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The Price of Aid

The Price of Aid

The Economic Cold War in India

David C. Engerman

ISBN 9780674986084

Publication date: 02/19/2018

“A superb, field-changing book…A true classic.”
—Sunil Amrith

“Makes a major contribution towards a necessary discussion of the politics of aid.”
Times Higher Education

Debates over foreign aid are often strangely ahistorical. Economists argue about effectiveness—how to make aid work—while critics bemoan money wasted on corruption, ignoring the fundamentally political character of aid. The Price of Aid exposes the geopolitical calculus underpinning development assistance, and its costs.

India stood at the center of American and Soviet aid competition throughout the Cold War, as both superpowers saw developmental aid as a way of pursuing their geopolitical goals by economic means. Drawing on recently declassified files from seven countries, David Engerman shows how Indian leaders used Cold War competition to win battles at home, eroding the Indian state in the process. As China spends freely in Africa, the political stakes of foreign aid are rising once again.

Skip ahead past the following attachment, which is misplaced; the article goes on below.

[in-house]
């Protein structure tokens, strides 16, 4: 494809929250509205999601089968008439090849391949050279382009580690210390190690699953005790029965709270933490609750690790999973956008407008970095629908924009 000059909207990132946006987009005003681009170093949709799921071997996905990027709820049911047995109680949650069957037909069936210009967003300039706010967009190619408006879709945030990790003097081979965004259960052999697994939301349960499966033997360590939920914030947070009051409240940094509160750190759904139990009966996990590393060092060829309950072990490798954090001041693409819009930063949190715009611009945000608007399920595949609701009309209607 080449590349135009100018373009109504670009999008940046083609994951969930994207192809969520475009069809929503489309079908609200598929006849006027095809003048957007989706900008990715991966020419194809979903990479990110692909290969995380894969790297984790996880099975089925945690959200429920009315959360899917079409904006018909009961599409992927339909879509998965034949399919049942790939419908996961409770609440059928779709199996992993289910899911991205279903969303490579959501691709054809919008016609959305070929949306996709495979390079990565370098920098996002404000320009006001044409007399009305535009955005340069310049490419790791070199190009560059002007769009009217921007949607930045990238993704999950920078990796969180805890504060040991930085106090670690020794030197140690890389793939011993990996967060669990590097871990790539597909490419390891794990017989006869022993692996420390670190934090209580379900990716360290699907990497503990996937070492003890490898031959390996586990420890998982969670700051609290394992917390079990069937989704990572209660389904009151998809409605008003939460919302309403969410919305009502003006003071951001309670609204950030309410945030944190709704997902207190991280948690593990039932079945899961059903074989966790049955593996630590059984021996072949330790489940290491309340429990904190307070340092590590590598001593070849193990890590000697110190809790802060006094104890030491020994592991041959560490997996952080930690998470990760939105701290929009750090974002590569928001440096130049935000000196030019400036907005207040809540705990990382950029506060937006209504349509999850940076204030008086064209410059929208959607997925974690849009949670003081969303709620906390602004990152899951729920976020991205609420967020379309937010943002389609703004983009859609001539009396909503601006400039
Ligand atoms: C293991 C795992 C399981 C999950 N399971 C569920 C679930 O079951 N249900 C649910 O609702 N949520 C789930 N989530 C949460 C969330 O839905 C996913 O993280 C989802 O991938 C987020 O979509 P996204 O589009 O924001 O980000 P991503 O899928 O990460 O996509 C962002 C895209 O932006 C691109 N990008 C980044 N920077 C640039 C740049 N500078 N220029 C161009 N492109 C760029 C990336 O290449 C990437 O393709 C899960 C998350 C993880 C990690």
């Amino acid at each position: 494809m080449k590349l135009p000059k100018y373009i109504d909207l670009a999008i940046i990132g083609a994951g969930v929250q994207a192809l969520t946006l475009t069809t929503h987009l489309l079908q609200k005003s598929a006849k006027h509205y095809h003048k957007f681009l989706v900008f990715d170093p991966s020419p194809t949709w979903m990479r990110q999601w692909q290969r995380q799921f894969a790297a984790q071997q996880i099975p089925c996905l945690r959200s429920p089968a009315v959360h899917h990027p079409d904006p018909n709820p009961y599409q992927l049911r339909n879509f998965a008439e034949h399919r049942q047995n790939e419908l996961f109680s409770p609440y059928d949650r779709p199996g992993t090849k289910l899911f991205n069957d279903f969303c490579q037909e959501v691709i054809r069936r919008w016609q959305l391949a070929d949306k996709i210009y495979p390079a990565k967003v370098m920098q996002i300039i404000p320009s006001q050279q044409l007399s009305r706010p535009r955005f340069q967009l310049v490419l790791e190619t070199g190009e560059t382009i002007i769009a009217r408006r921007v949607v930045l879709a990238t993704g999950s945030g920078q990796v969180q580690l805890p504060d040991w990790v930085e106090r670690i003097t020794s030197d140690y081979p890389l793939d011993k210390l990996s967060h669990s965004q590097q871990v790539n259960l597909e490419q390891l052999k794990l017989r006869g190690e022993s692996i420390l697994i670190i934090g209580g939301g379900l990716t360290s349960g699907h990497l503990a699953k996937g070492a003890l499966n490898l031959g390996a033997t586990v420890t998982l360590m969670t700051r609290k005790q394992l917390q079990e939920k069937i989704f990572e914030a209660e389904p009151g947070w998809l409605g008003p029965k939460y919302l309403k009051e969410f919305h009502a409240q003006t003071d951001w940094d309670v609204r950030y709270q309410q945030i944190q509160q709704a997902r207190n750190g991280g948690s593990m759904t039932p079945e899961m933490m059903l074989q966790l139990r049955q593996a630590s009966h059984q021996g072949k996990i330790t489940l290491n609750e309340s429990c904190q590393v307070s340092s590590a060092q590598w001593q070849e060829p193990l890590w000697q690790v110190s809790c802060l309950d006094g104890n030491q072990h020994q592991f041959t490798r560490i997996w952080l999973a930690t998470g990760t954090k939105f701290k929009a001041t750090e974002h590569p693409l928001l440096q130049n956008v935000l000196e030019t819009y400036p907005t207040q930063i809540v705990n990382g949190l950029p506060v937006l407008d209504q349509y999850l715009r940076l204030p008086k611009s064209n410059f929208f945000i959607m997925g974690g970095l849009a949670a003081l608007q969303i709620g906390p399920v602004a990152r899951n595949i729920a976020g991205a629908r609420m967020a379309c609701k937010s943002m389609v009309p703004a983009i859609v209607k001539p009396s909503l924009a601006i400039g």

“A magnificent book. Anyone who seeks to understand contemporary India and its development struggles will have to start here. Engerman’s work is not only enlightening, it turns much of what we thought we knew about India, foreign aid, and the Cold War in South Asia upside down.”
—O. A. Westad, author of The Cold War

“An outstanding history…Drawing on an unprecedented array of official and private archives in India, Russia, the United States, and Britain, Engerman offers a superb account—one that integrates the ideologies and policies of the superpowers with a sharp analysis of the push-and-pull of policymaking in India. This is a landmark study of independent India as well as the Cold War.”
—Srinath Raghavan, author of India’s War


  • The Price of Aid is a detailed and convincing historical study of the playing-out of the ideological and institutional politics of development aid… [It] makes a major contribution towards a necessary discussion of the politics of aid.

    —Priyamvada Gopal, Times Higher Education


  • David C. Engerman is Leitner International Interdisciplinary Professor in the Department of History at Yale University.

Book Details

  • Harvard University Press

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